Memorial Day is a time we remember those who have served our country. It's about bringing back to memory those who have served. Every year, we honor someone in the paper who has served our country, and Scott Crossfield is that person. It's an incredible story about a career lasting 30 years with three different assignments.
Scott joined the Army, where he stayed for 30 years. Scott's career started in the 1980s, he stated, "My career consisted of three chapters. The first chapter was that of an Airborne Ranger Infantryman, the second was as a Military Policeman in a combat support role, and the third was as a Chaplain serving in Ranger, Airborne, Support and Garrison roles. Chaplains honor the dead and care for the living. We also advise the commanders on issues pertaining to religious rights and morale. Each Chaplain also performs religious services of their specific faith and provides access to worship to soldiers of other faiths. I was also trained as an EMT to serve in our aid stations."
Decisions that go into joining the military are not always easy, for Scott he had family who were in and he felt the duty to serve. He continued, "I have always been drawn to the Military. My father served on a destroyer in the Navy, my grandfather served in the Army in WWI, and my grandfather's brother was killed while serving in the Army at the Battle of the Bulge in WWII."
As his career was winding down, Scott became a Chaplain, serving in a difficult role once again. Being a Chaplain means you are the ones to notify family, he stated, "The hardest part for me was being part of the casualty notification team. When any soldier is killed in combat or in peacetime, a notification team is sent to the next of kin consisting of a notification Officer/NCO and a Chaplain. We were the ones who knocked on the doors to give families the worst news of their lives. It is the right and proper thing to do for families and the Army does an excellent job at it, but it takes a heavy toll. Most soldiers and Chaplains agree that it's the worst assignment to perform in the military."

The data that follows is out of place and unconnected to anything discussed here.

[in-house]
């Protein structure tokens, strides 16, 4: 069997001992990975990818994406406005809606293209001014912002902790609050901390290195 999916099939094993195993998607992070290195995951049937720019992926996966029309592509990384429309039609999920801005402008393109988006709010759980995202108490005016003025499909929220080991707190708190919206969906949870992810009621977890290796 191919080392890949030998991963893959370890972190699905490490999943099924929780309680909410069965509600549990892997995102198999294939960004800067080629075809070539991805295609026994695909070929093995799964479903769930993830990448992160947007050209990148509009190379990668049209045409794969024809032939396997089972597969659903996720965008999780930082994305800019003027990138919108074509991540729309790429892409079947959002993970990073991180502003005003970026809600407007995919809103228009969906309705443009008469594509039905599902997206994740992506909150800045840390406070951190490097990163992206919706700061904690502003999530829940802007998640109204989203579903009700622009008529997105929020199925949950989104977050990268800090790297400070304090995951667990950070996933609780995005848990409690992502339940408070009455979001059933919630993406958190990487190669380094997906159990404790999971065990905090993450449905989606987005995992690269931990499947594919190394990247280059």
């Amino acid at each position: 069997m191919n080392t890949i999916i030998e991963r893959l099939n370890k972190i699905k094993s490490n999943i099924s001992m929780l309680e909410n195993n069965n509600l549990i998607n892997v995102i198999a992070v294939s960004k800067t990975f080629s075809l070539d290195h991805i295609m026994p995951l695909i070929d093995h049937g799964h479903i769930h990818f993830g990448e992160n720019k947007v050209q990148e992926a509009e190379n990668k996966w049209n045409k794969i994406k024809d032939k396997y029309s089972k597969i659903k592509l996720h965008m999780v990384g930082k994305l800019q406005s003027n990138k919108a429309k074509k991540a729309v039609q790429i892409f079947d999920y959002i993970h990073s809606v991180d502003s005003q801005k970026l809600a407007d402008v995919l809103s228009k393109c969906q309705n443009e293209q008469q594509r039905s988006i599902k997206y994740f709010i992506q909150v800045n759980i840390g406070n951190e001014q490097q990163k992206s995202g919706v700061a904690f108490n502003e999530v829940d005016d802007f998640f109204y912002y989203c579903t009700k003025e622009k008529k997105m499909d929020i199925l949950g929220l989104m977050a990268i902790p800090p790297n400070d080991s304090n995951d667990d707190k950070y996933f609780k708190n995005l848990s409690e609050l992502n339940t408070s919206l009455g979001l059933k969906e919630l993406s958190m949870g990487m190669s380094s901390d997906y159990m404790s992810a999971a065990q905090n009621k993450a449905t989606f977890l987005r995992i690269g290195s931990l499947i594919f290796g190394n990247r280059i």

There is also a wonderful side to being a Chaplain, Scott continued, "Most Pastors or Priests don't have the opportunity to be with their flock at work or throughout the day. Army Chaplains are embedded with their units and share in everyday life. When you literally walk beside people through all the hardships and challenges it forges a unique bond."
One memory Scott has, actually is a memory to those who remember a man who served his country, even though he had a lucrative career. Scott stated, "After being a Chaplain for the Rangers, I was assigned to a support unit with the 25th Infantry Division. On my second deployment to Afghanistan my responsibility was not to the combat troops but to the support soldiers at Bagram Airbase including the Chapel. One of those units was Mortuary Affairs which processed all of the dead American and Enemy bodies. I spent a lot of time there because of the hardships they faced. One day an American casualty came in and I helped carry him from the helicopter. Knowing that he came from a Ranger unit I quickly deducted that it was Pat Tillman because of his physique and that his brother was accompanying him. We prepped his remains like any other soldier but it was harder since I knew his story of leaving the NFL to serve his country. It was also hard knowing that his wife was home, thinking everything was fine, but she would soon be receiving the worst news of her life. Because he is still in the news with his memorial run, every time a story about him popped up it became a triggering event for me. Fortunately, with some counseling from the VA, I was able to desensitize that memory from one of graphic sadness to one of an honoring legacy."
One of the things about the military is the family usually moves with their serviceman. Scott's family was no exception, he stated, "I married my wife Lawna while I was in Seminary. The first two chapters of my service were complete so she joined me for my third chapter. I served as a Chaplain for 15 years with her in which we moved 10 times and I was deployed for combat twice. The many moves were stressful, especially for my three children who had to regularly leave their schools and friends."
The military is a decision that most make right out of high school or college. It's a decision that one must not take lightly, Scott continued, "I recommend military service to young people if they are truly called to it. I do not sugar coat it at all. I explain the joys and the challenges of it and insist that they search their heart and ask God to reveal what their path should be. It is a wonderful place to mature, serve their country and earn an education and other benefits."
While serving in the military is a difficult decision, it is one that all of us are thankful for. Without our military, we would not be living with the freedom's we have today.